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It’s time to see how you’re doing with putting words into action.
Over the past year, this column has focused on a variety of leadership topics meant to inform and inspire change. As 2022 approaches, I’d like to underscore their effects on the success of an organization and offer a chance to evaluate their importance in your company.
In January, I focused on educating employees in the new technology pharma was forced to adopt as a result of COVID-19. The importance of investing in reskilling and upskilling one’s workforce was stressed. A report from GlobalData identified a lack of specific skills and talents as the main obstacle in pharma’s digital transformation.
I reinforced the topic of managing new digital initiatives in October, as I looked at artificial intelligence’s impact on leadership and how leaders need to adapt. “Insights are now coming in as campaigns are happening,” said Jeff French, vice president and chief digital officer at ViiV Healthcare. “That means as a decision maker, you have to respond much more quickly to make the call to say stop this, start over, redo this capability, etc.”
In February, Six Seconds CEO Josh Freedman said that feelings are data which need to be part of a leader’s dashboard. He added that emotional intelligence requires culture-shaping and systemic integration.
Similarly, burnout requires systemic change. “Companies must shift mindsets, policies, and practices to put employees first,” said Chris Cozic, senior vice president, global human resources at Genmab, in August. “It starts with employee listening...Then you must show up with action to ensure you have a workforce that is inspired, energized, and ready to innovate.”
These skills remain tantamount as employees transition back to the office. When leading in a post-quarantine world (June issue), Tiago Reis Marques, MD, PhD, CEO of Pasithea Therapeutics commented, “Executives will need to be emotionally closer to their employees...It is time for leaders to prioritize the mental well-being of their employees.”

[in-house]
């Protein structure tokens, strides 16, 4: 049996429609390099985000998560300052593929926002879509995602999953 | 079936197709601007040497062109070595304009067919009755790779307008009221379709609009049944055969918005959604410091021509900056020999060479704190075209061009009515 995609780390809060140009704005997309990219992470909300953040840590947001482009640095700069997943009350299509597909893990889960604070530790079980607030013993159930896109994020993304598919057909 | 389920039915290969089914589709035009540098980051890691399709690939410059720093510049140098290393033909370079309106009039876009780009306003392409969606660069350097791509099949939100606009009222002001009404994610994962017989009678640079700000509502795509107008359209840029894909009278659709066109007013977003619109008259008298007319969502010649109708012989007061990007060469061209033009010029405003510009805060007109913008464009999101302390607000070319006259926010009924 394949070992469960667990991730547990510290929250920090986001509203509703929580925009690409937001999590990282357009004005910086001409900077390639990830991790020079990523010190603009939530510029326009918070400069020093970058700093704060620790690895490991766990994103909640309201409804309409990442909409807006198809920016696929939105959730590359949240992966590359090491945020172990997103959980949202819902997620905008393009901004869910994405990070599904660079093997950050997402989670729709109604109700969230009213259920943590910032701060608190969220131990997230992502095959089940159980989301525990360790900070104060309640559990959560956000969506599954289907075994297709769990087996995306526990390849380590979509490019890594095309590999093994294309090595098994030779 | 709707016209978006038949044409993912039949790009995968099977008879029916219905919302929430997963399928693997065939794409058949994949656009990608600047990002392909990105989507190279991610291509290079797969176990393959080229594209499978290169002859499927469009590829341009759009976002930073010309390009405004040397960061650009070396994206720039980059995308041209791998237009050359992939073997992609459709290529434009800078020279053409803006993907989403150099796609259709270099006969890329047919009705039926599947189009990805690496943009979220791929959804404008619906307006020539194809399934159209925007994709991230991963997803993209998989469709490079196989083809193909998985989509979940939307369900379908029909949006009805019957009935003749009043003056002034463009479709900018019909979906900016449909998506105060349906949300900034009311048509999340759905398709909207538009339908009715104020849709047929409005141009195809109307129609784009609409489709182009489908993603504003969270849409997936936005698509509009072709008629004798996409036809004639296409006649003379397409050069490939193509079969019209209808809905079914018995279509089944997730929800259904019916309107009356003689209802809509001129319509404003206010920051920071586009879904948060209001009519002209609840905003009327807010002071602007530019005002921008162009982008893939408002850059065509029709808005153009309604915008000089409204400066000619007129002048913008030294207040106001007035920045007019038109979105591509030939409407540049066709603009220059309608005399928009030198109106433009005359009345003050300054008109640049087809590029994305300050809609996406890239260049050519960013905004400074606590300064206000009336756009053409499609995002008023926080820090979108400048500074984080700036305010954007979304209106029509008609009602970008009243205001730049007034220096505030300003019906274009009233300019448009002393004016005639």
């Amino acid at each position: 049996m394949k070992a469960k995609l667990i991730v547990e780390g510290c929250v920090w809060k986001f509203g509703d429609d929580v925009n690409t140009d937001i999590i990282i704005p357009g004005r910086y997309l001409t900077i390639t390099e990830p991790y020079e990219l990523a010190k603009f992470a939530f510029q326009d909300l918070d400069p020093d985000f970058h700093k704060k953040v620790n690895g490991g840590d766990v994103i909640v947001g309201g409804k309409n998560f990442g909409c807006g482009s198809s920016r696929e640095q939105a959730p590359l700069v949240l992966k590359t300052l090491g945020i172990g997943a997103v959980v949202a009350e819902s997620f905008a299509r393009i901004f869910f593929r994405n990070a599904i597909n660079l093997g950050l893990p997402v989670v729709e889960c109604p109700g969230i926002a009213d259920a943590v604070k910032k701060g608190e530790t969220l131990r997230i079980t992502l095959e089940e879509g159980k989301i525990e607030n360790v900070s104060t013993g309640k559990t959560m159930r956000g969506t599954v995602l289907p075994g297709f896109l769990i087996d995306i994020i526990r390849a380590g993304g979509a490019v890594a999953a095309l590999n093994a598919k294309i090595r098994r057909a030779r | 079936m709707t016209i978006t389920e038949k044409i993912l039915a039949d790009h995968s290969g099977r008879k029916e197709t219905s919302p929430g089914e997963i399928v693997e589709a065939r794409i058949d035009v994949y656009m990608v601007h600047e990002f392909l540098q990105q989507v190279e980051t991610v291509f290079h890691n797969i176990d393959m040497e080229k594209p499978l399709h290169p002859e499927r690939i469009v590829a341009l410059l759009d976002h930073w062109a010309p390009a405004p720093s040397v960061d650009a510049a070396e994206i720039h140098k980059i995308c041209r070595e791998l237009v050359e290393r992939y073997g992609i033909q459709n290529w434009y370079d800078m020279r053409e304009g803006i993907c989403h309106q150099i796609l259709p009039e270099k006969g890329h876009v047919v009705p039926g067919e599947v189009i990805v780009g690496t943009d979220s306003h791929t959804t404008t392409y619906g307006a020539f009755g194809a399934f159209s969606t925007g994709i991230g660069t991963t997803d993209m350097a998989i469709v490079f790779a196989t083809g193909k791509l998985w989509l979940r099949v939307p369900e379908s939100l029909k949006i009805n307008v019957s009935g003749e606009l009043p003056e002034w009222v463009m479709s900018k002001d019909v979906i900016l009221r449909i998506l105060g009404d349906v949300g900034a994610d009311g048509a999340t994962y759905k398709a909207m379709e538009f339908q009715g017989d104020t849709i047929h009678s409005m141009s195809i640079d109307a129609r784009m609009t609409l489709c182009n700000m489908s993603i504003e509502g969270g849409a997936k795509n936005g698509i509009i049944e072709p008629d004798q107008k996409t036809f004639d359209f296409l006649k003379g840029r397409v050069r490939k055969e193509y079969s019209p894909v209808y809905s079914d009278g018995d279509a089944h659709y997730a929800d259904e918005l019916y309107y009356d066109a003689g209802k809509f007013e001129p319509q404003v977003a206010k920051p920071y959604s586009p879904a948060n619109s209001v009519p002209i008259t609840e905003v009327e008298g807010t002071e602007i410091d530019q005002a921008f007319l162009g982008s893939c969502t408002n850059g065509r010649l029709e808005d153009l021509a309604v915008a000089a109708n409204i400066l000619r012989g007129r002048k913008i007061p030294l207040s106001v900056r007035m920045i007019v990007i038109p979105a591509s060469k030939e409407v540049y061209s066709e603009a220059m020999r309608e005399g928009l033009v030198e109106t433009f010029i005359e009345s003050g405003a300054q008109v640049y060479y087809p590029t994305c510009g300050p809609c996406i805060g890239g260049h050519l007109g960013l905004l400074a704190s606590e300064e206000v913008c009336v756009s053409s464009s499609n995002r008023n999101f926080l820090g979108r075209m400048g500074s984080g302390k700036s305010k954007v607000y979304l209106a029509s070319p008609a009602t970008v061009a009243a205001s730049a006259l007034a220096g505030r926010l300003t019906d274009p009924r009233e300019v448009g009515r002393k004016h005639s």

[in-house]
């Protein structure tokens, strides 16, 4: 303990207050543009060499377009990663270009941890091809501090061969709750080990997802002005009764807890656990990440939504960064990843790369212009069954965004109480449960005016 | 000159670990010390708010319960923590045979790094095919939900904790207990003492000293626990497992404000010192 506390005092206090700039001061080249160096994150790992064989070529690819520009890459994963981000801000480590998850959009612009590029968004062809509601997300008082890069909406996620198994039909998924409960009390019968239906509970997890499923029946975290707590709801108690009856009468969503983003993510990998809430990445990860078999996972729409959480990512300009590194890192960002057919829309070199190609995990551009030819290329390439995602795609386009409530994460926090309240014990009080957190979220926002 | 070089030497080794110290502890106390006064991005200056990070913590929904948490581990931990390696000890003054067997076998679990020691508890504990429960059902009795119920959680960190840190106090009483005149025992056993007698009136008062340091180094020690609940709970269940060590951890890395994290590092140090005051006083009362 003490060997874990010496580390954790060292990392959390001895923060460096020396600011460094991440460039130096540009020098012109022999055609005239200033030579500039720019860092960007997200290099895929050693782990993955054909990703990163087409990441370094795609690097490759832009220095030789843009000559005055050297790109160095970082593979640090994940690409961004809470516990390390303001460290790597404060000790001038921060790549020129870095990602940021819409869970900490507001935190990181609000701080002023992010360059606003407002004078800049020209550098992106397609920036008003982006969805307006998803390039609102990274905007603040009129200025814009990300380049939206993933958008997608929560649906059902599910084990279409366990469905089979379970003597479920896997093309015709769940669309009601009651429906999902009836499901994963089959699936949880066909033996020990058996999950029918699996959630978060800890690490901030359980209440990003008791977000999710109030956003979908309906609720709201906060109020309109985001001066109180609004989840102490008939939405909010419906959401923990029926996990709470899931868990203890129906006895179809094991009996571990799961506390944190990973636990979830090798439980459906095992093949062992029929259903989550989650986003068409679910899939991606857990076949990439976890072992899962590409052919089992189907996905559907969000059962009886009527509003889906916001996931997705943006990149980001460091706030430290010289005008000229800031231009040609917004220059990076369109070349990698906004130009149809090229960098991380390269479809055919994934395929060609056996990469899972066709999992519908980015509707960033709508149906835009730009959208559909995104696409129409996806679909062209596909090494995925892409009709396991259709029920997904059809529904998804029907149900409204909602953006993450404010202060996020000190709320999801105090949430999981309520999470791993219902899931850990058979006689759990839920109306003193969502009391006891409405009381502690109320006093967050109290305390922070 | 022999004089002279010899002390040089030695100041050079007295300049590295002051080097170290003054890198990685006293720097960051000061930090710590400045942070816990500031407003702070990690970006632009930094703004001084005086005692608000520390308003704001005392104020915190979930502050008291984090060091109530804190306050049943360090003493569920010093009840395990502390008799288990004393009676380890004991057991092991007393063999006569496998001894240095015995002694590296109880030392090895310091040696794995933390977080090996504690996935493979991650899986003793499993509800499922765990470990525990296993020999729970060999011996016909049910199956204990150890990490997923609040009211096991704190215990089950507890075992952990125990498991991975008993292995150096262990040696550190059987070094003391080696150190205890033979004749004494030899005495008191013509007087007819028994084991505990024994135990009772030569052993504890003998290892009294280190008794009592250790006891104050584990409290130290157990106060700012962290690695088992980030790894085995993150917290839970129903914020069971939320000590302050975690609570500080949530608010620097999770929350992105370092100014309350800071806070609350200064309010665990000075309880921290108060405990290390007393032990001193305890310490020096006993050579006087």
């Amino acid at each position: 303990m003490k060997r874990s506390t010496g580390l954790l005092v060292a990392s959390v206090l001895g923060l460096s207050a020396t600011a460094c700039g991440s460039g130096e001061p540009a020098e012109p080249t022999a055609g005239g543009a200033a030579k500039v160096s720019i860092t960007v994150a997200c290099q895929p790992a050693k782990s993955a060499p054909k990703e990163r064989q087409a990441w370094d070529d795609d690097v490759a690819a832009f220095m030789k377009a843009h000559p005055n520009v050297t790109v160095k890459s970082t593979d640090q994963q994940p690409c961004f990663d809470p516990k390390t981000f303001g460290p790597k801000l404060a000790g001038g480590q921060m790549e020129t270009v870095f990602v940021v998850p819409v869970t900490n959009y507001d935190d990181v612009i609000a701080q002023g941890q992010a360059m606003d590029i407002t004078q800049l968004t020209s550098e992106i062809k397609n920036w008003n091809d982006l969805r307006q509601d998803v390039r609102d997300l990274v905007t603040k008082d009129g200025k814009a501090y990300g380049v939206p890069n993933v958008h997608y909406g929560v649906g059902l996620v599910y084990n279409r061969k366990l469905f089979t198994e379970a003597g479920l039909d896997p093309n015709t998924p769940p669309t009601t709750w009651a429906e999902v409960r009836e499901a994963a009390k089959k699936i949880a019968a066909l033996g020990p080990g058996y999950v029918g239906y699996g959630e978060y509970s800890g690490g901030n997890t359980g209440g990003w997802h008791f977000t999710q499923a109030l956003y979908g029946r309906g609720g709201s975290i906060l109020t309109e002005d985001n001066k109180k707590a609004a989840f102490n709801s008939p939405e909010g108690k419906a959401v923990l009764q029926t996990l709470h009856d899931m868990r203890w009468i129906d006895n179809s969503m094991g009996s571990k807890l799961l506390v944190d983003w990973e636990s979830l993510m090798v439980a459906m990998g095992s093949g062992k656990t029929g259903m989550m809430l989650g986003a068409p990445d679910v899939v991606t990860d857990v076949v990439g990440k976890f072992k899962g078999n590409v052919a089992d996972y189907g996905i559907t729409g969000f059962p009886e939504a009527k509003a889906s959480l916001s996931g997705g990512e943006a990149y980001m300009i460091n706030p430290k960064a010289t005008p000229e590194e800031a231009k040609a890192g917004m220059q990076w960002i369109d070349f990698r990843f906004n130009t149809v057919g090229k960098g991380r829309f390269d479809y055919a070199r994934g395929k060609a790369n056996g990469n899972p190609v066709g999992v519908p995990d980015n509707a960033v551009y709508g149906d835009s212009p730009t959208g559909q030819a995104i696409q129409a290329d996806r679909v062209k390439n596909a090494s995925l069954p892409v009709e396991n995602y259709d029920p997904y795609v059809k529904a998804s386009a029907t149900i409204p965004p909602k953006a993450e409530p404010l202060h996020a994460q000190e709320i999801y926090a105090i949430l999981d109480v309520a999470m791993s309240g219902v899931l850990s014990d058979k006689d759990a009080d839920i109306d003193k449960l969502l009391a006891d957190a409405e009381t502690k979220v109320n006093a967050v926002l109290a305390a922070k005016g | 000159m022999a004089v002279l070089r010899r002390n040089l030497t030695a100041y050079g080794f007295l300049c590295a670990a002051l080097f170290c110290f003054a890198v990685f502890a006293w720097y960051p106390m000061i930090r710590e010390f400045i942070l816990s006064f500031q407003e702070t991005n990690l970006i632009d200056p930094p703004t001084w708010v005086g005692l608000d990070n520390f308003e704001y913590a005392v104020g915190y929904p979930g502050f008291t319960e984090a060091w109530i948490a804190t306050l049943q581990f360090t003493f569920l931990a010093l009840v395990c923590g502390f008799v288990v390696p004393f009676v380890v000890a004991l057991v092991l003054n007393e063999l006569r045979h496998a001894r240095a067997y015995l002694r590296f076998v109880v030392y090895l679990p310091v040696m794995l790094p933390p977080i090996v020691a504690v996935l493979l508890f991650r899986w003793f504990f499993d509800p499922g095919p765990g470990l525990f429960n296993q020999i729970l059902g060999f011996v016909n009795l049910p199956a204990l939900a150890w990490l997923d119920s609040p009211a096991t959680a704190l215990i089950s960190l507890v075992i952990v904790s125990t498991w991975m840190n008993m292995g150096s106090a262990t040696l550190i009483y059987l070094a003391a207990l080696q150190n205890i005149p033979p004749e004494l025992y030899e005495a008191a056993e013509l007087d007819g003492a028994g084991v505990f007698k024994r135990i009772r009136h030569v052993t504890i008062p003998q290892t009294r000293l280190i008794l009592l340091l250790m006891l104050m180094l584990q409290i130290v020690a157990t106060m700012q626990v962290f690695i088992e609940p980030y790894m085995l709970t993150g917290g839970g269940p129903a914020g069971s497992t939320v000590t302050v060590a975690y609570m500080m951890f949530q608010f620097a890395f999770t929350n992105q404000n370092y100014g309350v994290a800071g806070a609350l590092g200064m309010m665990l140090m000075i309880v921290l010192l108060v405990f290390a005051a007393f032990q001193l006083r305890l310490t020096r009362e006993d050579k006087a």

The need to work cross-functionally and incorporate diverse perspectives was discussed in March as a better way to solve problems. To quote Victor Bulto, president of Novartis Pharmaceuticals Corporation: “The answer to most of our complex challenges lies at the intersection of different areas of knowledge.”
Leaders should also try to bridge generation gaps. In May, I compared Boomers, Gen Xers, Millennials, and Gen Zers. “Finding commonalities and determining how to bring people together on them is one way that we can double down,” said Juli Blanche, VP of talent strategy and talent acquisition at Bristol Myers Squibb.
Whenever you’re dealing with disparate groups, it’s important to use clear, two-way communication—providing and eliciting feedback (April issue). According to LeadersEdge, feedback boosts employee engagement, makes employees more motivated, makes career development possible, and helps leaders lead better.
In September, I concentrated on pharma’s staffing issues and how that could impact innovation and diversity. “Great people are more in demand than ever before, and the costs of making a mistake in hiring are bigger than ever before,” said Nick Stephens, executive chairman of the search firm The RSA Group.
Building relationships with potential candidates via a talent pipeline (November issue) can help to onboard ideal employees. “Employers that wait to develop a robust pipeline for future needs may struggle to fill critical talent gaps in a timely way,” said Carl Segerstrom, senior vice president and chief talent officer at Merck.
Another way to foster talent is stepping back so others can step up (July issue). “If you get others to understand where you want to go and why it is important, then you can use their energy to multiply that vision,” said Paulo Fontoura, senior vice president and global head of neuroscience, ophthalmology, immunology, rare and infectious diseases clinical development at Roche/Genentech.
Hopefully, you’ve learned something new about leadership in this column over the past year. Now’s the time to implement the change you want to see.
Elaine Quilici is a Senior Editor for Pharm Exec. She can be reached at firstname.lastname@example.org.